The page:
Powerful Antihistamine Juices

Recipe of the month: OCTOBER


(Vegan, Vegetarian, Paleo, Gluten-Free, Dairy-Free)

The book ‘Is Food Making You Sick?’ contains more than 150 strictly low histamine, low histidine, low oxalate and antihistamine recipes.

In one of our blog posts we highlighted the diamine oxidase properties of dark-grown pea sprouts. Here are some ways to use those DAO-packed sprouts in delicious raw smoothies.


Sweet Mango and Pea Smoothie


2/3 cup sprouted green peas
2 cups iceberg lettuce
1 cup frozen mango chunks
3/4 cup organic apple juice
1/4 cup filtered water (or tap water)
1 tablespoon milled chia seed
If you wish you can sweeten with honey, maple syrup or sweetener of your choice.


Put all ingredients together your blender and blend at highest speed until the mixture is smooth.

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Anti-inflammatory Power Juice with Quercetin and DAO


1/2 cup of freshly dark-sprouted pea seedlings
1 small head of fresh broccoli
1 unpeeled apple, core removed
1 small knob of turmeric root


Place all ingredients into a blender and blend until smooth. Drink as soon as possible.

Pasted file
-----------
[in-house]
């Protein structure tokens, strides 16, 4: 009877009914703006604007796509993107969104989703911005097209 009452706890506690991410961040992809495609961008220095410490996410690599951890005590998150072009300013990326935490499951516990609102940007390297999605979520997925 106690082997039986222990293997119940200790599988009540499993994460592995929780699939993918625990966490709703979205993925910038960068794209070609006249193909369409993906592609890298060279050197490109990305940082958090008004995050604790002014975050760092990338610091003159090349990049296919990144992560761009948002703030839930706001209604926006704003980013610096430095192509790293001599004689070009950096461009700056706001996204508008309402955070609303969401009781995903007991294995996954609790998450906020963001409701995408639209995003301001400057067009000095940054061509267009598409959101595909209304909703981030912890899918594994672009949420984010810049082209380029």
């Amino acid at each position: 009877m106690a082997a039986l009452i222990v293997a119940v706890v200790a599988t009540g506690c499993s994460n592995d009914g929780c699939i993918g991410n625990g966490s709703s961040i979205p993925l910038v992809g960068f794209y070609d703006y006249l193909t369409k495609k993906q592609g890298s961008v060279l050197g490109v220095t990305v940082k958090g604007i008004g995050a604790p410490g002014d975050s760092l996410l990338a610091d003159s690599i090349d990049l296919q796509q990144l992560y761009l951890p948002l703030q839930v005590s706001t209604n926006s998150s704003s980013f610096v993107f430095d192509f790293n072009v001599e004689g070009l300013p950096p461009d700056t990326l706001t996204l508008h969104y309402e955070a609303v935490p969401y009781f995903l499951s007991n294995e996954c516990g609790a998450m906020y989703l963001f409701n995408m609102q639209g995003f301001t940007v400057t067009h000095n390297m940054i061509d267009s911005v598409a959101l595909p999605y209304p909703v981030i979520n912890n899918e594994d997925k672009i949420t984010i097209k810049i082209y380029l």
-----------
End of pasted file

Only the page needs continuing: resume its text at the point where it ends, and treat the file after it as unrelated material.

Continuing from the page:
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Easy Sprout Juice with Apple and Ginger


  • 1/2 cup dark-sprouted pea seedlings
  • 1 unpeeled apple, core removed
  • a small piece of ginger


Place all ingredients into a blender and blend until smooth. Drink as soon as possible.

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Beetroot Juice with Pea Sprouts


half a medium-sized beetroot
3 celery stalks
1 unpeeled green apple, core removed
2 carrots
big handful of cilantro/coriander (with stems)
1/2 teaspoon amchoor powder
freshly ground black pepper to taste


Place all ingredients into a blender and blend until smooth. Drink as soon as possible.


Should Histamine Intolerance sufferers go gluten free?

Don’t panic about gluten!

Some people believe that if you suffer from histamine intolerance you should go gluten free.